Jessica Cisneros’ primary challenge to Representative Henry Cuellar might be the most consequential race of the night. We’re just not sure what the consequences will be.
Cisneros, who is backed by progressives like Representative Alexandria Ocasio-Cortez, is waging a rematch against Cuellar, a Democrat who has opposed abortion rights, after she fell narrowly short in the 2020 primary runoff. But, as Edgar Sandoval reported, conservative Democrats might have more luck in some parts of South Texas.
When the F.B.I. raided Cuellar’s home and campaign office earlier this year, however, the political calculus shifted. The target of the F.B.I. investigation remains unclear, and national Republican groups are watching to see whether there’s a window for whoever emerges from the G.O.P. primary.
That doesn’t necessarily mean that Cisneros would be more likely to hold the seat for Democrats than Cuellar. If national abortion rights organizations get involved in the race, they could provoke Republicans to play more aggressively in the district.
“It doesn’t help in trying to actually change the political dynamic in Texas, when you have national organizations come in, brand themselves as liberal, wave blue flags, and say we’re going to turn stuff blue and flip it,” said Matt Angle, the founder of the Lone Star Project, which provides opposition research and other support to Democratic candidates in Texas.
There’s a third Democrat on the ballot for the race, so it’s possible that neither Cuellar nor Cisneros clears Tuesday’s primary. If the race goes to a primary runoff, it would leave another few months for the Cisneros-Cuellar primary to unfold — and more time to see what happens with the F.B.I. investigation.
There’s only one district that’s built to be truly competitive in 2022. But we probably won’t know who’s running in it until the May runoff.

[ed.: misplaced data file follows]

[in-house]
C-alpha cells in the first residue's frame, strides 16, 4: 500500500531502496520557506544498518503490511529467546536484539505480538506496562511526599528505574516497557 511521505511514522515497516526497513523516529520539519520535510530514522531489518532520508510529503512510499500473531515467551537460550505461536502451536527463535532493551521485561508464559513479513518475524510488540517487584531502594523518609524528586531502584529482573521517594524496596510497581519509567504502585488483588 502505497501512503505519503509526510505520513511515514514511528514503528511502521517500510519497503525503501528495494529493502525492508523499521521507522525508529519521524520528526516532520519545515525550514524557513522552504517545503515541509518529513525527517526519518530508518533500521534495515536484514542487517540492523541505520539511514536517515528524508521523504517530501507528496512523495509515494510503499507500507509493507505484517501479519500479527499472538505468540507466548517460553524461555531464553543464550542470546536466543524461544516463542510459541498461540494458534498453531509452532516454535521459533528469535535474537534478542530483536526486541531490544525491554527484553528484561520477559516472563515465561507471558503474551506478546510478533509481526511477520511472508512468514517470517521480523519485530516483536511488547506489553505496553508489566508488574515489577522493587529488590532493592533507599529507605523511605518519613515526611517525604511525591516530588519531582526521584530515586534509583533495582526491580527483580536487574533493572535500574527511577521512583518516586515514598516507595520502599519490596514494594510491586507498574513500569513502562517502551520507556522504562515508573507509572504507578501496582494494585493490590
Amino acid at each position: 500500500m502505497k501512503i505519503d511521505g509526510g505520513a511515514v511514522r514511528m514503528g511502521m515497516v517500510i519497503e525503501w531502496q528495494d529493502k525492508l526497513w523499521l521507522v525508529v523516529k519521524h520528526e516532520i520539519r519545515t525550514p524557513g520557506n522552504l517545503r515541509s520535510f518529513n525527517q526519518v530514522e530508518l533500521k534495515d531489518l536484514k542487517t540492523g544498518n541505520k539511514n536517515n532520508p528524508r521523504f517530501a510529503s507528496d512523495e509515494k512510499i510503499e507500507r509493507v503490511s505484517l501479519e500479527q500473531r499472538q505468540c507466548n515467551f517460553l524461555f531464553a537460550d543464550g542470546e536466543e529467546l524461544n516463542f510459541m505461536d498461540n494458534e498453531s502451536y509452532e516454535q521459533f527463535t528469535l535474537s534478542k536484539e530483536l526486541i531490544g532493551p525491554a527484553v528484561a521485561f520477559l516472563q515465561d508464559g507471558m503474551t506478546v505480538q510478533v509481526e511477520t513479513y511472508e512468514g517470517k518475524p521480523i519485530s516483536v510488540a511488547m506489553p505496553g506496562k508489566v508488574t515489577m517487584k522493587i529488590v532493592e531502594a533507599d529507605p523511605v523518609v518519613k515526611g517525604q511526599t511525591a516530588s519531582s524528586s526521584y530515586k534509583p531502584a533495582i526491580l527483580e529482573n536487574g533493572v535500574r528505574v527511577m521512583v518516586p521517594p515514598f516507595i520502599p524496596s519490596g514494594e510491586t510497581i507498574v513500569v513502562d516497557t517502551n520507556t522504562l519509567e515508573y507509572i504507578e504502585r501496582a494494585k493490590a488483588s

The incumbent in the 15th Congressional District in South Texas would have been Representative Vicente Gonzalez, a Democrat. However, he instead chose to run in a seat that was drawn to be slightly safer for Democrats after redistricting, leaving his current seat open.
Trump narrowly carried the newly drawn 15th District in 2020. Republicans expect Monica De La Cruz to be their nominee, even if she doesn’t win outright on Tuesday. The Democratic race is more scattered, with multiple credible candidates, and will likely go to a runoff.
There is one other House race that could be competitive come November: the 28th District, another South Texas seat. But while the 15th District was drawn to be competitive, the 28th was drawn to favor Democrats. However, if Democrats put forth a nominee who’s either plagued by scandal or ideologically out of step with the district, Republicans, boosted by a favorable national environment, might be able to seize the opportunity.
Jennifer Medina reports from Brownsville, Texas, where the politics of immigration is driving many Hispanic voters into the Republican Party.
Redistricting is altering national politics in profound ways, as Shane Goldmacher describes in a look at Representative Dan Crenshaw, a Republican whose suburban Houston district grew less competitive after the Legislature drew new maps.
The last two weeks have been a monumental time in Biden’s presidency. Our colleagues on the White House team reconstructed a chaotic past few days within an administration preparing for a State of the Union address while handling the crisis in Ukraine.

briefing book
Fighting is still raging in Ukraine, despite diplomatic efforts to arrange a cease-fire. Here are the latest developments:
The U.S. Treasury Department froze assets of the Russian central bank and imposed sanctions on a sovereign wealth fund that is run by a close ally of Russia’s president, Vladimir V. Putin. The value of Russia’s currency fell by as much as 25 percent within hours.
Belarus hosted face-to-face talks between Russian and Ukrainian officials, but they proved inconclusive, as did a phone call between Emmanuel Macron, the president of France, and Putin.
Satellite photos showed a column of Russian forces bearing down on Kyiv, the Ukrainian capital. In Kharkiv, a city in the northeast of the country, videos showed the results of indiscriminate shelling of Ukrainian civilians.
Thanks for reading. We’ll see you tomorrow.
— Blake & Leah
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Is there anything you think we’re missing? Anything you want to see more of? We’d love to hear from you. Email us at onpolitics@nytimes.com.